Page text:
It's hard to think of Sega without also picturing Sonic the Hedgehog. Since the dawn of the '90s, the 'Blue Blur' has been the company's mascot and figurehead, appearing in multiple games, movies, cartoon series and comics, as well as generating millions of dollars of revenue via merchandising.
Given his amazing popularity over the decades, it's remarkable to consider just how much scepticism there was within Sega surrounding his inception. We recently reported on the fact that Sega of America initially had concerns over the character's design, and we've recently spoken to Al Nilsen – Sega's Head of Marketing during the Genesis era – who reveals that the character's selection was very much a case of choosing the "lesser of two evils".
It's well documented that Sega held an internal competition to design a new mascot, and Nilsen was involved in that process:
"In 1990, I was chosen by Mr. Nakayama, the head of Sega, to choose who would be the mascot, because they had this mascot contest. I was presented with two coloured boards. The first was this egg-shaped character, which I felt in the US would be very pre-school. And then there was a hedgehog. A blue hedgehog. It was like, ‘What’s a hedgehog?’ He had a band, a rock band and he had a human girlfriend who looked like Marilyn Monroe and was named Madonna. These were the two choices that I had and I chose Sonic because it was the lesser of two evils. I had no gameplay or anything like that."
That last point is vital here; Nilsen really didn't have much to base his choice on here, outside of the fact that the 'egg-shaped' character was such a non-starter. However, a few months later, he had reason to feel that his choice was vindicated:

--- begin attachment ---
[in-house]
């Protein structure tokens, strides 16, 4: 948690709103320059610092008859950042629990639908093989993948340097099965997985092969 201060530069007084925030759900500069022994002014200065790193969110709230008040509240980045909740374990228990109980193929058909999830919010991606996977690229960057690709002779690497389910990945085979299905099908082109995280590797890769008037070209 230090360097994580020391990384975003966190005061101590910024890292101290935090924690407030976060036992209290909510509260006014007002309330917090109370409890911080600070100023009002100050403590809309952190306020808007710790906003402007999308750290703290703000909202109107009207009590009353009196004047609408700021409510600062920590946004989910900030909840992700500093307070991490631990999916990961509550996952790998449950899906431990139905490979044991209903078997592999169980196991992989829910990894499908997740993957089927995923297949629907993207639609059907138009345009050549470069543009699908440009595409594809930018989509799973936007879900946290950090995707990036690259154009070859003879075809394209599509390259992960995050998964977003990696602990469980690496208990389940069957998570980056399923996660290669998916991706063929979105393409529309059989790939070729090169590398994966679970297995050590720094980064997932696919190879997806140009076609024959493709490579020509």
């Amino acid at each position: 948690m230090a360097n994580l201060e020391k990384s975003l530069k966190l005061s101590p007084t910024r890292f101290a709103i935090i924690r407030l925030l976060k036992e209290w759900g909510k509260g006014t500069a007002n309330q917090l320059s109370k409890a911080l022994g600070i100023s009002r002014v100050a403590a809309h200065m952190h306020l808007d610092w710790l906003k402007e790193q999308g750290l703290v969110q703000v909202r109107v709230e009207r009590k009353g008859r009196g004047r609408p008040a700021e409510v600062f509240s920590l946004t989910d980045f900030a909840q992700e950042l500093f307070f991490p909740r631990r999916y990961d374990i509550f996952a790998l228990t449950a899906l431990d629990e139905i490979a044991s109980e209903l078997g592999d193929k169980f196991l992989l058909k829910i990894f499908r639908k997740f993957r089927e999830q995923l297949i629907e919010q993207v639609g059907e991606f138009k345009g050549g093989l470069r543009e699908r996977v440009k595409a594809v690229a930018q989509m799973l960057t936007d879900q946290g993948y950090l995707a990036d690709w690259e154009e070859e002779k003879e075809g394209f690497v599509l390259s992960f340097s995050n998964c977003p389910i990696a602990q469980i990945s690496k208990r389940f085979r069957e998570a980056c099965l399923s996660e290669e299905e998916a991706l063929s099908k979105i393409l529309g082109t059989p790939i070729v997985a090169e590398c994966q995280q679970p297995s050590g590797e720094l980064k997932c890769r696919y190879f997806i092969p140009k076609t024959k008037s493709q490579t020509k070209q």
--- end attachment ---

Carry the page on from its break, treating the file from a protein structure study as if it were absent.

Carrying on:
"Fast forward nine months, I had heard nothing about it since and I was in Sega R&D in Japan and from across the room I see two monitors. On the first monitor was this wireframe with something spinning at super speed. I walk up and it’s like, ‘Here’s this character in a ball’ spinning, but all it was was a wireframe of, I don’t know, Green Hill Zone. But I was like I have never seen a game like this before and the speed was amazing. Then they stopped it and it was Sonic, that thing that I had seen 6-9 months before. I just fell in love with it.
The next monitor next to it was the Green Hill Zone, it was the background. It was just these beautiful colours - these rich colours - which were just amazing. [The Sonic co-creator Yuji] Naka was there and I went and I said, ‘Can you go and do those rich graphics and combine it with the speed we have there on the Genesis system?’ And he was like, ‘Yep, absolutely!’ I just knew we had something special."
Sonic would, of course, become a smash hit and gave Sega a valuable weapon in its battle against Nintendo. Nilsen would spearhead key promotional events – such as the iconic 'Sonic 2sday' – before parting ways with Sega to join Viacom in 1993.
Be sure to check out the full interview with Nilsen here.